What do a half-marathon, vanity metrics and calls to action have in common? A lot, it turns out.

Those of you who follow me on other social platforms might know that a few weeks ago I ran my very first half-marathon. I didn’t do it as a personal challenge, or to get fitter, while these could have been perfectly good reasons. I did it to raise money for a charity that meant a lot for me: Children with Cancer UK

So, as training started a few months back I started some timid posts on social media letting people know what I was doing and why. In social media terms, I was raising awareness. The posts were pretty timid because it feels a bit daunting asking for money, and the response was pretty tepid.

As the day of the race approached and the training got harder, I decided to share more compelling stories about my training, with little maps of the places across the globe where I have been running: from Singapore to Japan, from Belgium to Italy. I also started sharing my story on targeted chat groups, at this point there was definitely some awareness of what I was doing and why. I started receiving a lot of likes and comments but unfortunately the money for my cause was not forthcoming.

On the day of the actual race I posted before and after the run: both posts, with picture and a call to action as per social media best practices, were a success in terms of awareness: likes were pouring in and people were leaving the loveliest comments. It made me feel good about myself. But those likes and comments were what we call vanity metrics: the posts were seen, liked and they generated conversations. But outside of my immediate circle of friends and family there were still not many sponsorships for the charity.

Deflated and tired, after a few hours from the race I decided to change tactic: no pictures this time, but a very honest post about how tough it was running the race and how little I enjoyed it, and also how important it was for me. This time I explained why it mattered so much; it was a personal insight that I didn’t think people wanted to know about but I was wrong. Only then, the money started to come in, and boy it worked!

10 days after the race I have raised $2,239.36, 298% of my target!

So, if you are still trying to understand how vanity metrics work, how to evaluate the success of your social media campaigns, and how to get clear ROIs, here are some quick tips:

1. Define your goal. If all I wanted was to let people know that I was running a race, already from the second post onwards my campaign would have been successful. In that case, compelling images and a little text were enough.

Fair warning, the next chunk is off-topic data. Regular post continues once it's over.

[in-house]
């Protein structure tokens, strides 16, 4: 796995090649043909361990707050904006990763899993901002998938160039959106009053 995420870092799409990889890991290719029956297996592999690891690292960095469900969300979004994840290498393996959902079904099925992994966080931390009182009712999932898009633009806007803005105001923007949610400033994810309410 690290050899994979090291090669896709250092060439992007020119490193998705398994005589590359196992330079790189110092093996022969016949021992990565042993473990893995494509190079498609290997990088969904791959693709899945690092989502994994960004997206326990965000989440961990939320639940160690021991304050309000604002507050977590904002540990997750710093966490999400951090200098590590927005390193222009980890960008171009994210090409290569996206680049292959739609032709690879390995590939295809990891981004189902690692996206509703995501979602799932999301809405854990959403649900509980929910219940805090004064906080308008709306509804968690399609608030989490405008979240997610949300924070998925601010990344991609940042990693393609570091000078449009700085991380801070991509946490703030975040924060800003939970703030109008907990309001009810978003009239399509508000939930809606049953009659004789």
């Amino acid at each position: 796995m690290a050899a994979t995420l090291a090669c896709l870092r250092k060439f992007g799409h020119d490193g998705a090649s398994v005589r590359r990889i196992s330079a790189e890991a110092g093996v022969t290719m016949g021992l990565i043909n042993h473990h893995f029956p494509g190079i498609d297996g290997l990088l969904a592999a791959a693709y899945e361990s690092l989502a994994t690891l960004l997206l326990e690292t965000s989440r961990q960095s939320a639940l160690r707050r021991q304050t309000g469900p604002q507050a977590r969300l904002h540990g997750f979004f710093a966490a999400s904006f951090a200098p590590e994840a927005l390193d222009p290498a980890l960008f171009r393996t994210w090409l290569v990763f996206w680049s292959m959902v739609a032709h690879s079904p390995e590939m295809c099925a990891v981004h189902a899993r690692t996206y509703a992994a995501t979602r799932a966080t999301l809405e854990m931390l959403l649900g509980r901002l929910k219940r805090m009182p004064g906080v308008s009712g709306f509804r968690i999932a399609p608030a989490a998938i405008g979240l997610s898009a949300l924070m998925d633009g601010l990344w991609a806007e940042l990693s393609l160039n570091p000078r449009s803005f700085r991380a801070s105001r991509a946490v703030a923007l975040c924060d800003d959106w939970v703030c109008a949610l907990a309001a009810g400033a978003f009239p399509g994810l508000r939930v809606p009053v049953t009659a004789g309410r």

If, however, you want your audience to take action, and especially to spend money, you need to raise the bar: most likely, a simple call to action won’t do the trick. You need more.

2. Understand your audience. You need to reach them emotionally, it doesn’t matter if it is about raising money for a charity or selling a product, your audience will make a decision based on the emotion that you generate in them. Ask your current clients, create a survey, ask your network, whatever you need to do to understand what makes them tick.

3. Create compelling messages. Now that you know what makes your audience tick, you need to craft a message that delivers on those emotions. Images, videos, text, etc. are all options. You need to choose the one that, once again, resonates with your specific audience for your specific goal.

4. Get out of your comfort zone. Even as a seasoned digital marketer, I played it safe initially: nice pictures, nice story but it was simply not enough. I had to take a risk and open up about what the race meant for me and what I wanted people to do, which brings me to the next point:

5. Craft very clear calls to actions that make it easy for people to understand what they should do and why.

6. Track results and be ready to make changes. One of the beauties of digital marketing is that you can track how your work is progressing and stop, change, or create new content to achieve your goal. All of my posts worked in terms of awareness, it was only when I changed gear that I achieved the goal that I set for myself.

I hope this case study helped you to understand how to tackle your next social media campaign. If, however, you want help with it, do get in touch! I’d be delighted to discuss your needs and how KnowThyBrand can help you.





Giulia Iannucci is a brand strategist and digital marketing consultant with over 16 years of experience gained across the EU, Australia, Asia and the UK. Founder of her own business, KnowThyBrand, Giulia helps her clients position their brand as the cornerstone of their company, and guide them in creating professional and compelling digital marketing campaigns.